March 13 2013
The 'Snake Pit' at the Copperhead course starts with a stern test at the par-4 16th. (Cohen/Getty Images)
By Jeff Shain, PGATOUR.COM Contributor
There aren’t many doglegs where the PGA TOUR’s top power hitters won’t even contemplate trying to slice off at least a part of the corner. Gary Woodland, though, keeps the head cover firmly on his driver when he reaches No. 16 at Innisbrook’s Copperhead course.
“We’re just trying to hit it 275 [yards] every day. We’ve just got to figure out how to get it there,” said Woodland, who won the Tampa Bay stop two years ago for his lone victory.
The 475-yard, sweeping dogleg actually appears to bend twice to the right – first at about those 275 yards, then again around the end of the pond that guards most of the fairway’s right side.
Standing at the entrance to the Copperhead’s closing “Snake Pit,” No. 16 ranks as the layout’s toughest hole over the event’s 12-year history.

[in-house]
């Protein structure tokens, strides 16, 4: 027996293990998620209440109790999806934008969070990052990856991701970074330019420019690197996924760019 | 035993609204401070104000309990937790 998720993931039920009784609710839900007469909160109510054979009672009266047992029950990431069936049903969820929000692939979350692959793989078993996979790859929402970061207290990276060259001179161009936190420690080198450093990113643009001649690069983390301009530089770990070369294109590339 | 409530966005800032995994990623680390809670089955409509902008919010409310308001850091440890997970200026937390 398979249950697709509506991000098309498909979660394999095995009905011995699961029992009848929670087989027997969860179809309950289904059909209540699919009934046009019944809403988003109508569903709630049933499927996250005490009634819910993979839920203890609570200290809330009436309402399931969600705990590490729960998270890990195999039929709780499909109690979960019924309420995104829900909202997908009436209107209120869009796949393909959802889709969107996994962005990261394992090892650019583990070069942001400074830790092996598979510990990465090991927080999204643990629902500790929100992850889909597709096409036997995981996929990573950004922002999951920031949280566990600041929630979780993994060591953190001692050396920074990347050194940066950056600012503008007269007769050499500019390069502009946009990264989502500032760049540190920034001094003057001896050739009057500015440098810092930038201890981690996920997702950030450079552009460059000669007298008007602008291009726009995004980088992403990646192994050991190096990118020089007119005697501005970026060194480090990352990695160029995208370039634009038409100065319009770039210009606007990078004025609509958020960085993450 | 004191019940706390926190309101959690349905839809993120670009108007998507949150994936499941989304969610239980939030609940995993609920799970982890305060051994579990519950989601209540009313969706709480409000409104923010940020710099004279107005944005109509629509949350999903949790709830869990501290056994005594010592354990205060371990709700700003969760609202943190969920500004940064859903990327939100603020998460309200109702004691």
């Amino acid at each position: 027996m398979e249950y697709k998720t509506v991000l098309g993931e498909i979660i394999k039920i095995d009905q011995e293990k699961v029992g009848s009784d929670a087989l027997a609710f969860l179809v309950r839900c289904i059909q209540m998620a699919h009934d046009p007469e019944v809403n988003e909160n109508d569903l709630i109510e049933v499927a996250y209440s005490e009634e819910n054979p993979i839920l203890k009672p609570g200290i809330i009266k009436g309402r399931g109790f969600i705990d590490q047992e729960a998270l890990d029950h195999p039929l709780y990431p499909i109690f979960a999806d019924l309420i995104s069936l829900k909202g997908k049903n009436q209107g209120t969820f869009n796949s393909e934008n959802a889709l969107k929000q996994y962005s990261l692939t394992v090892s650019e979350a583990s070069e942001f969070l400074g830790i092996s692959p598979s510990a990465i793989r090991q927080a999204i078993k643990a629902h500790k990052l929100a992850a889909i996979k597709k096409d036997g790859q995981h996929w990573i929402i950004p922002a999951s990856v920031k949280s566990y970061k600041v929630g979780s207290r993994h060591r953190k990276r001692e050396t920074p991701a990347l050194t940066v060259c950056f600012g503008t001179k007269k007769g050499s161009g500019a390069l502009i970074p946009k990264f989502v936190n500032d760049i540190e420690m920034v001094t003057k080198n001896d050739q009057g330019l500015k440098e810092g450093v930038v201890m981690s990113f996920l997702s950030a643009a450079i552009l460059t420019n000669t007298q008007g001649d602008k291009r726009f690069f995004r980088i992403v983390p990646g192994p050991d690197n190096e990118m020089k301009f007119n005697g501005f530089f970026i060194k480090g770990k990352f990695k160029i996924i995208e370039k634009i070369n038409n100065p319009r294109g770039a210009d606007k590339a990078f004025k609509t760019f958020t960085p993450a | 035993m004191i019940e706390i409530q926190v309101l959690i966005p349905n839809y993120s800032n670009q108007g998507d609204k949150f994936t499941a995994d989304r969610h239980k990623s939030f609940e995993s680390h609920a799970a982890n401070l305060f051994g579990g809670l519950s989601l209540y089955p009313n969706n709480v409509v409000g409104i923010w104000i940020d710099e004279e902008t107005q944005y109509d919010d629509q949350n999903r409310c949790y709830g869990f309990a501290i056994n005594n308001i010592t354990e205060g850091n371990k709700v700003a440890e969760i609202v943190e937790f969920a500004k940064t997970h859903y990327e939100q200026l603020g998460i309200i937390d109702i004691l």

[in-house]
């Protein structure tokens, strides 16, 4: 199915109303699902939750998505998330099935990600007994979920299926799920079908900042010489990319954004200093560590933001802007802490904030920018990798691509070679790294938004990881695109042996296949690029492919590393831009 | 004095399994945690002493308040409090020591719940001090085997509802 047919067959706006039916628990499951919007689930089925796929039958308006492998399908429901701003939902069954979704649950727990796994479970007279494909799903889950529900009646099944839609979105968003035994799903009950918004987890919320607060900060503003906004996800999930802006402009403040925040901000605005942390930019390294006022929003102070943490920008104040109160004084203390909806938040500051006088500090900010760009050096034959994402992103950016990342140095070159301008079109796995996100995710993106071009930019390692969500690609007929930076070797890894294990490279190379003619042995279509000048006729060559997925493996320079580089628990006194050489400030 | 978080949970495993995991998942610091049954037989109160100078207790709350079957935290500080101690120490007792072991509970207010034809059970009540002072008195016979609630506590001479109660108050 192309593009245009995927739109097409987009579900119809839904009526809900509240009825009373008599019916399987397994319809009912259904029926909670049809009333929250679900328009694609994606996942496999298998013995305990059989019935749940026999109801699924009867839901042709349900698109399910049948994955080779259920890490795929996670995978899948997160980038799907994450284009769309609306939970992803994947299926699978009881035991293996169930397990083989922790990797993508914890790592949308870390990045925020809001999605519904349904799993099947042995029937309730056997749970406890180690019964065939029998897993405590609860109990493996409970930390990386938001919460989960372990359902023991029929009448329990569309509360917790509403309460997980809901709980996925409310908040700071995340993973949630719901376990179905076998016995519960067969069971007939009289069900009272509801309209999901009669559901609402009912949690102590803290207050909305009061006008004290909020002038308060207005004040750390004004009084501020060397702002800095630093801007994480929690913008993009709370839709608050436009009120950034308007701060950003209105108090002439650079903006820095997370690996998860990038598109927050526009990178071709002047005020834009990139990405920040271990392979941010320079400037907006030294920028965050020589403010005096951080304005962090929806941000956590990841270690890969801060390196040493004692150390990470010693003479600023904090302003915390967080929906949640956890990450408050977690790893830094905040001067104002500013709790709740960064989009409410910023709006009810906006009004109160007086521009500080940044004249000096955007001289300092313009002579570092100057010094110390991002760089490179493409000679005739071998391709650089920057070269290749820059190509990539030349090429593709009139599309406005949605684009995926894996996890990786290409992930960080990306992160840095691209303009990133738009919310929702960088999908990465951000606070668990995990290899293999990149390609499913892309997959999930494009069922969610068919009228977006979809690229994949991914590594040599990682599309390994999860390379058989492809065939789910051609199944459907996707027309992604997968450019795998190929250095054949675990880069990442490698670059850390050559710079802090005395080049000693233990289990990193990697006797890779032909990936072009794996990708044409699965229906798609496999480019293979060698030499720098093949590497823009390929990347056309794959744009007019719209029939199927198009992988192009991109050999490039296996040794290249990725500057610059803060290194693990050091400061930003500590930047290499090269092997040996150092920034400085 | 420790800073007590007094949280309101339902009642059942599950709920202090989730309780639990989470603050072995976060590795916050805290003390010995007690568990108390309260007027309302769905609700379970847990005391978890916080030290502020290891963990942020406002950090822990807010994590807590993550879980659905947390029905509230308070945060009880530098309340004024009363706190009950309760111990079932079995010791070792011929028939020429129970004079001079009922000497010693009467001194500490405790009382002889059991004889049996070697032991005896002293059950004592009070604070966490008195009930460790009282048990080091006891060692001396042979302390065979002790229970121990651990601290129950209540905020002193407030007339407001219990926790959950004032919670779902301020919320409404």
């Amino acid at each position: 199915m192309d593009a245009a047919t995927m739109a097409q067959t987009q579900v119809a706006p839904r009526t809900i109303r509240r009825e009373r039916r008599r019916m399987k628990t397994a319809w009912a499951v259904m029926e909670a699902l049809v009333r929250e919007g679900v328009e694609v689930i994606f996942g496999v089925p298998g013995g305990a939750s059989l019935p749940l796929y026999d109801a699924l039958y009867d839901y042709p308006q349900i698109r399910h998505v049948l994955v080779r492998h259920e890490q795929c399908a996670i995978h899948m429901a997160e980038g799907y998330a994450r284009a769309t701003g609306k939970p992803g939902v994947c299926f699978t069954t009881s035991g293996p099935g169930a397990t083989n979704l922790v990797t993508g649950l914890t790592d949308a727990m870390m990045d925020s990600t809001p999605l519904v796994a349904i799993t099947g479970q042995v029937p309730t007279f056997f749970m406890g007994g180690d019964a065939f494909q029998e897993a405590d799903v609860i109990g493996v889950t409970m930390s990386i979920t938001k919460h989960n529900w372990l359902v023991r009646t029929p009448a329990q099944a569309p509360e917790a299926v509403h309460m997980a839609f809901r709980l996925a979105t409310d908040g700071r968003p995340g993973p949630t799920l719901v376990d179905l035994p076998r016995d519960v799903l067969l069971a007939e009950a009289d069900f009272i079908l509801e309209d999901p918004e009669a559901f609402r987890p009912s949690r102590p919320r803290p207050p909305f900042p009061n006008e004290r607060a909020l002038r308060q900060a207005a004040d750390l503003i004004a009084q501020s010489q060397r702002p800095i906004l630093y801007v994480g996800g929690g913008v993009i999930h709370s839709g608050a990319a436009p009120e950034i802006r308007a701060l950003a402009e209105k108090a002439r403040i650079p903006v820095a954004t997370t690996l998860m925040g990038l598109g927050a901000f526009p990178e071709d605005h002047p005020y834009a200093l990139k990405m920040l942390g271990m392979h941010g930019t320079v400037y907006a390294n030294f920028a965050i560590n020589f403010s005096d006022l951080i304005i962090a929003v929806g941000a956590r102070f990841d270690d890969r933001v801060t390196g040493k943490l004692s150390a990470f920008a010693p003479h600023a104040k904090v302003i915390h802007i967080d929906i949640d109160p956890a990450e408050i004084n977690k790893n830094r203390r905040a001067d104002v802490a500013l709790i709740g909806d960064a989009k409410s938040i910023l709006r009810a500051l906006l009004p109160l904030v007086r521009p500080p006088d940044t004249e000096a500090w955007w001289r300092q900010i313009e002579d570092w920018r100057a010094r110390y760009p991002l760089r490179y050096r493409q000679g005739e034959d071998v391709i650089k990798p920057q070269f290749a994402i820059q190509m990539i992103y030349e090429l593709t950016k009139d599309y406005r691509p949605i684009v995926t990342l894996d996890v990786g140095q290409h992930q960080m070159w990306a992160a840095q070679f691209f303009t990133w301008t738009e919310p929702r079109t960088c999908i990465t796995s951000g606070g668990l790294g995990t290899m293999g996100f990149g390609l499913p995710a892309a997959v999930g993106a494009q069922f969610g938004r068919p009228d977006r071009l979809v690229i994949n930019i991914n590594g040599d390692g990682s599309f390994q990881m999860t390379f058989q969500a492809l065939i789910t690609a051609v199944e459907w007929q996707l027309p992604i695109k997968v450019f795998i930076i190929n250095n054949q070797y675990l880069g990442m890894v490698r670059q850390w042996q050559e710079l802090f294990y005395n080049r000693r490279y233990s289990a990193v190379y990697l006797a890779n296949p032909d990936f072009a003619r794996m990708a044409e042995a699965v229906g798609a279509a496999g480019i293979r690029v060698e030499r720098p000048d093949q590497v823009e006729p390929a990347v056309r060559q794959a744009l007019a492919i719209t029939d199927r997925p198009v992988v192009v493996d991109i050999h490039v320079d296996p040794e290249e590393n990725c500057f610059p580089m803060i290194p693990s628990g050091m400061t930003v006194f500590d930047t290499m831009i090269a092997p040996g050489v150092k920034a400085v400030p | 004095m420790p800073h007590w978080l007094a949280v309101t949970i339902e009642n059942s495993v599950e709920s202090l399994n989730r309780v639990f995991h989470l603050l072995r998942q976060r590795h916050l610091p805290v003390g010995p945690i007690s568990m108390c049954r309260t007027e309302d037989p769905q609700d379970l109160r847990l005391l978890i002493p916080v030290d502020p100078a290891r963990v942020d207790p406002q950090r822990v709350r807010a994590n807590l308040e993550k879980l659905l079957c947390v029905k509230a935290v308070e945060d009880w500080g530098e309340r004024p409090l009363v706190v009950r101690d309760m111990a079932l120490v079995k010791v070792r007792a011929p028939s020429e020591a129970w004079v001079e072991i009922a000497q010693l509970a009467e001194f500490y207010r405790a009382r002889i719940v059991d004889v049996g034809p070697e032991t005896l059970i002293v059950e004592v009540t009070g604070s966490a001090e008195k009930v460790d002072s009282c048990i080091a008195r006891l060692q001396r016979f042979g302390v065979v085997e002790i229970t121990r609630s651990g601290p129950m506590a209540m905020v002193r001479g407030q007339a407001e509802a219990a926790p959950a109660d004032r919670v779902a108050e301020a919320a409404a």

“It’s just a weird position,” Woodland said. “You’ve got to hit it to a certain number. Into the wind or downwind, you’re hitting it to the same number every day. There’s really no advantage for me to hit driver way up there.”
Nor does the challenge end after the drive. Players still have another 200 yards to a crowned green with rolloffs on every side.
“That’s the really hard part about it,” defending champion Luke Donald said. “Once you hit the drive, it’s about getting the right distance. It’s an awkward angle and the green is like an upturned saucer in a way.”
Said Woodland: “Long’s not any better than short. It’s just one of those greens where you’ve got to hit it in the middle of the surface.”
No. 16 has been the Copperhead’s toughest each of the past three years, and last year’s 30 double bogeys or worse were one-third of the course’s total.
Sang-Moon Bae, past of last year’s four-man playoff that Donald captured, might have had enough for victory if not for a Saturday triple bogey at No. 16. Donald happily walked away with four pars.